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I have a fair amount of “Duh!” moments in my life, just like the rest of you. I had one while reading a book on helping clients process traumatic death. Reading a chapter on employing mindfulness to accept grief and other emotions that may follow when a loved one dies under traumatic circumstances, it occurred to me that dysregulated eaters have difficulty with mindful eating because they tend not to live mindfully in general.
Most of my clients either rush around all day long trying to check off a lengthy list of items on their “must do” list or float from activity to activity with scant paid attention to the moment. One client with three children, all under ten, confessed how often she has to slam on her car brakes because she’s barely aware of driving, between arbitrating disputes among her kids and fretting about picking them up and getting them to activities on time. Although she would never talk on her cell phone while driving, she’s so used to not being present when she’s behind the wheel, that it’s amazing she hasn’t gotten into an accident. Small wonder that she has trouble being present while she’s eating. She’s rarely present when she’s not eating.
Another client, retired, has very little she needs to do during the week, but has difficulty focusing on whatever is in front of her. She may be leisurely doing a crossword puzzle, but her mind is nagging her about making a remark that her daughter interpreted as rude in that morning’s phone call. Or, a great cook, she might be whipping up a tasty, nutritious dinner, while ruminating about all the “bad” foods she ate during the day, so that she actually feels she ought to skip dinner. She’s so full of guilt and remorse by the time she sits down to eat, that food has lost its appeal and she gobbles it down quickly. Later, while watching her favorite TV programs, she’s meticulously planning every morsel that she’ll eat the next day, completely missing the chance to relax.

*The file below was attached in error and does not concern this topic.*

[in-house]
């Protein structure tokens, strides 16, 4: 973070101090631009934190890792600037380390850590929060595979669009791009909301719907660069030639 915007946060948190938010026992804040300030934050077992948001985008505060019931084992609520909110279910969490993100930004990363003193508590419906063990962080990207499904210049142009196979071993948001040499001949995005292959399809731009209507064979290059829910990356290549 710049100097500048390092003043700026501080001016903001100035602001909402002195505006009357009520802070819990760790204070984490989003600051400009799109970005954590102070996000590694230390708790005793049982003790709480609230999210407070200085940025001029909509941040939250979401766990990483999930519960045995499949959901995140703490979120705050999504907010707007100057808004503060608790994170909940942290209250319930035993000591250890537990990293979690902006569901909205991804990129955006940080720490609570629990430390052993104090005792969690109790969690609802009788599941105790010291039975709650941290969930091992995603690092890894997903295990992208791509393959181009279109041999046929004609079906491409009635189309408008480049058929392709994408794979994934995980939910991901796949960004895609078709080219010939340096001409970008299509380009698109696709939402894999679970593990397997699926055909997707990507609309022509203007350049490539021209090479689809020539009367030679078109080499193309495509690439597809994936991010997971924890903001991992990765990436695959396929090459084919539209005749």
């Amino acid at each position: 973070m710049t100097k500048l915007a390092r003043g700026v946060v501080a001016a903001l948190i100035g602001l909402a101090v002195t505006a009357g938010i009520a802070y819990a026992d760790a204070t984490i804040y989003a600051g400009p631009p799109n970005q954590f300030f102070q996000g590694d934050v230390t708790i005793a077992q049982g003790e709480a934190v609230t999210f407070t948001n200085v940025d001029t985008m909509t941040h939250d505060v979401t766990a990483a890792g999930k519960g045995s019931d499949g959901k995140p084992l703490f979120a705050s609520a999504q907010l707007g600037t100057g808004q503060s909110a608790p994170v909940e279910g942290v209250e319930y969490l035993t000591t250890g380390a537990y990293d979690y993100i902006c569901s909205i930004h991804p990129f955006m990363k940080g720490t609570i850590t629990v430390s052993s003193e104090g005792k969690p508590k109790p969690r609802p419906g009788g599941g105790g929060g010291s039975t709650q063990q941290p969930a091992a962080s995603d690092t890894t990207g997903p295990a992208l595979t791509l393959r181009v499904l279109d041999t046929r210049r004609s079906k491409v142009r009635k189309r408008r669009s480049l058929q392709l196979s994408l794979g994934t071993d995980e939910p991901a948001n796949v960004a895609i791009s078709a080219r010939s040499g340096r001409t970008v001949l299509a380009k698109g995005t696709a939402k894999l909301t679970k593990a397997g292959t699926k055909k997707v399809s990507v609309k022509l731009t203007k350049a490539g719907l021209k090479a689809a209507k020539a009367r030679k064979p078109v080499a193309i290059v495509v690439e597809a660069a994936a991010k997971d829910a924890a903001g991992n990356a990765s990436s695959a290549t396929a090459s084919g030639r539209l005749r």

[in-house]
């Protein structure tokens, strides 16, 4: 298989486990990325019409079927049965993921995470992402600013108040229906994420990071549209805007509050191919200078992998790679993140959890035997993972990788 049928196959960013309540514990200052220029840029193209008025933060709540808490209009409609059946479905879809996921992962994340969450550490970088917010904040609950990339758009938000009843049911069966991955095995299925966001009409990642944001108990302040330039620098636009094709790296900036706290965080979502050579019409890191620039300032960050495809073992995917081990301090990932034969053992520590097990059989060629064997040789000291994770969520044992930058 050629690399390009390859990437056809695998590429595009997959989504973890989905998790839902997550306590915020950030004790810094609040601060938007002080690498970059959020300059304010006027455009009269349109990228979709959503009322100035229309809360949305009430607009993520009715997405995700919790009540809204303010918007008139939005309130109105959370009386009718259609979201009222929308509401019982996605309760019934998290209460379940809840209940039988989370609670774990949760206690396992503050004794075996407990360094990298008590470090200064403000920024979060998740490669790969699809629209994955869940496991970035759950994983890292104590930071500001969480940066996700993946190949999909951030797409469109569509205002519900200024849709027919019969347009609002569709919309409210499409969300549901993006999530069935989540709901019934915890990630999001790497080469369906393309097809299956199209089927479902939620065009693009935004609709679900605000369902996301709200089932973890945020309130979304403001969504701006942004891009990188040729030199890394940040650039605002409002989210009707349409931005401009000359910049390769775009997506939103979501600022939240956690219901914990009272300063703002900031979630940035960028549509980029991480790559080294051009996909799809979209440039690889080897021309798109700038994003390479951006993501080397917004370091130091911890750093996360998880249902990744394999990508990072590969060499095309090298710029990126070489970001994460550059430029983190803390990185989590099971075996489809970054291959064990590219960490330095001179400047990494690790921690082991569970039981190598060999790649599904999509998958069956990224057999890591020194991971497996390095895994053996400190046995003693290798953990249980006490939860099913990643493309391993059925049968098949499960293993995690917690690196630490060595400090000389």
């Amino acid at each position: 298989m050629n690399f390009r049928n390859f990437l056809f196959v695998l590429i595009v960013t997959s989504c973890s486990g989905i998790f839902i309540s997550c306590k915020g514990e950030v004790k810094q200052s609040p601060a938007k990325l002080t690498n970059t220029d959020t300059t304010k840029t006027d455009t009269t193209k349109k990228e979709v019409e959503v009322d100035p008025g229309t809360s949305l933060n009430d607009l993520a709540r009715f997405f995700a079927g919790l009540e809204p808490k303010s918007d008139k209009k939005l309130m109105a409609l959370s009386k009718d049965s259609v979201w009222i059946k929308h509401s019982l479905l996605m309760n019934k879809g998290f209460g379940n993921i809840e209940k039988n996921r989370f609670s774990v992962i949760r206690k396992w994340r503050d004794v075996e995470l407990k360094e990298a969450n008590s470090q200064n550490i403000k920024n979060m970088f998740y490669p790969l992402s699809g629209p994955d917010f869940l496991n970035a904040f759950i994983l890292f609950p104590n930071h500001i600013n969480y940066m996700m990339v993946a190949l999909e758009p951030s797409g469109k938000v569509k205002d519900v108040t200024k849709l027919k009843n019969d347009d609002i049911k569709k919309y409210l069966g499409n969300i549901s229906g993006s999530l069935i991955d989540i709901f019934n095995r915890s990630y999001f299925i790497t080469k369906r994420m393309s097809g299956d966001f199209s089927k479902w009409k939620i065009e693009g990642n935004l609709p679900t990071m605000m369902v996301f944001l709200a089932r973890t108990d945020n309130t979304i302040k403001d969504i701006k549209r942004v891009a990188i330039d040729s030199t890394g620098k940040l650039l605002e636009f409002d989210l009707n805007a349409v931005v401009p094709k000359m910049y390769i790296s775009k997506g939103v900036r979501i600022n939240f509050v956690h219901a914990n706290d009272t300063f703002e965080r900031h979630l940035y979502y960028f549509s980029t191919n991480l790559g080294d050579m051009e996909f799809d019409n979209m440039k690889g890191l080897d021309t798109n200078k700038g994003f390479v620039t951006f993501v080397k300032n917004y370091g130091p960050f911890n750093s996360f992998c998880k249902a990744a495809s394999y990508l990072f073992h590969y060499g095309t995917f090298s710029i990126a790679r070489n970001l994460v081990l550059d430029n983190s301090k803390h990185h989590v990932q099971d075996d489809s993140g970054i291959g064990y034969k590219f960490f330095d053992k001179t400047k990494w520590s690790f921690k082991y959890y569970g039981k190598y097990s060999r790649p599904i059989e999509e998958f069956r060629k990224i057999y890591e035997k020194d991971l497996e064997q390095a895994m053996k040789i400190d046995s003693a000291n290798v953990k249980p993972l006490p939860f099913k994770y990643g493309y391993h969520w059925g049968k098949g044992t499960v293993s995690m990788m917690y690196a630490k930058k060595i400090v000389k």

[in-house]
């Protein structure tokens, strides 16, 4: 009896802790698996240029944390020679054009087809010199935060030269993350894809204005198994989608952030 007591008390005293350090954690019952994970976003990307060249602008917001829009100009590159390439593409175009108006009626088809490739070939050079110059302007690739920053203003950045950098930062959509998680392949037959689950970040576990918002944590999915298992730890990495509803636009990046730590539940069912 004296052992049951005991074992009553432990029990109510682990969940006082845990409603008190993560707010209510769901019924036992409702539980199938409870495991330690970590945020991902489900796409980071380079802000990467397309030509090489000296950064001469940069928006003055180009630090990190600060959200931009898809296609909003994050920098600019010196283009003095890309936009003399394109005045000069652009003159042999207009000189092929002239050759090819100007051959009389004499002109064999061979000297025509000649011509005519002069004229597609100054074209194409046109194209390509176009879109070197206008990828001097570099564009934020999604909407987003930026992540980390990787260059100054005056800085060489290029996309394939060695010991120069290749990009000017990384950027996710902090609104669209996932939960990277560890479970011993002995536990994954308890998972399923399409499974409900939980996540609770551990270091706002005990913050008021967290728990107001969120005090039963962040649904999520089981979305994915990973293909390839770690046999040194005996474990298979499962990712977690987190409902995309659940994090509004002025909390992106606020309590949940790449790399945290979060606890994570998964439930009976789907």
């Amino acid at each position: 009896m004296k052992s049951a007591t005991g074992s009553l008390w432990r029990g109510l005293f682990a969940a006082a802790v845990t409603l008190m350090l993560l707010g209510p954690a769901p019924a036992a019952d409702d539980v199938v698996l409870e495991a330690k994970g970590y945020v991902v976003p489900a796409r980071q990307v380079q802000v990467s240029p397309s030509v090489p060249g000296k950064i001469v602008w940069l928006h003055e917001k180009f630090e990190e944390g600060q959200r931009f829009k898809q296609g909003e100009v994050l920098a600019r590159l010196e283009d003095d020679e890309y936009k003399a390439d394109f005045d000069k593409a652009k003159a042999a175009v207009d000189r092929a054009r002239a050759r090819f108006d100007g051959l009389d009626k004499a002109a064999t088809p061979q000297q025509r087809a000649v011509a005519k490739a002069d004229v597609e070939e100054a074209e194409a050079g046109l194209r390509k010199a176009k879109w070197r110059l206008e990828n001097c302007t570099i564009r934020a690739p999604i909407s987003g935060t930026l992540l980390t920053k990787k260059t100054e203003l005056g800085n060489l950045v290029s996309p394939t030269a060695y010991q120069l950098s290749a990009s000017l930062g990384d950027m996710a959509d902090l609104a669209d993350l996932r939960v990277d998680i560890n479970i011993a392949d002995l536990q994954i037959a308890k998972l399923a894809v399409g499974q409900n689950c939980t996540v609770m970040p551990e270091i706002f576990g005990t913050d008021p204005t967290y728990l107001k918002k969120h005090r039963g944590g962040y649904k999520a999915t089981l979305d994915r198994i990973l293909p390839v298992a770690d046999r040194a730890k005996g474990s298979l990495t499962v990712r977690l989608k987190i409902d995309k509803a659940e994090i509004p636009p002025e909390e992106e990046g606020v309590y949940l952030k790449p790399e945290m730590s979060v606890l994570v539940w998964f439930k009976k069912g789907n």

If you’re guilty of not living consciously and being present to most of your life, how can you expect to eat mindfully? Begin to take charge by choosing activities that you can perform with full attention. Assuming, like most of us, that you brush your teeth at least twice a day, put your focus on brushing mindfully for a few weeks. Then add another activity—talking to your sister long-distance, washing the dishes, cleaning the bathroom, or folding the laundry. It doesn’t matter what you’re doing. Remind yourself to be present. You don’t need to like the activity; the point is to engage thoroughly and experience it fully. With enough practice, you’ll get better at mindful living. Imagine how wonderful it will be to experience each moment with constant appreciation of doing so.
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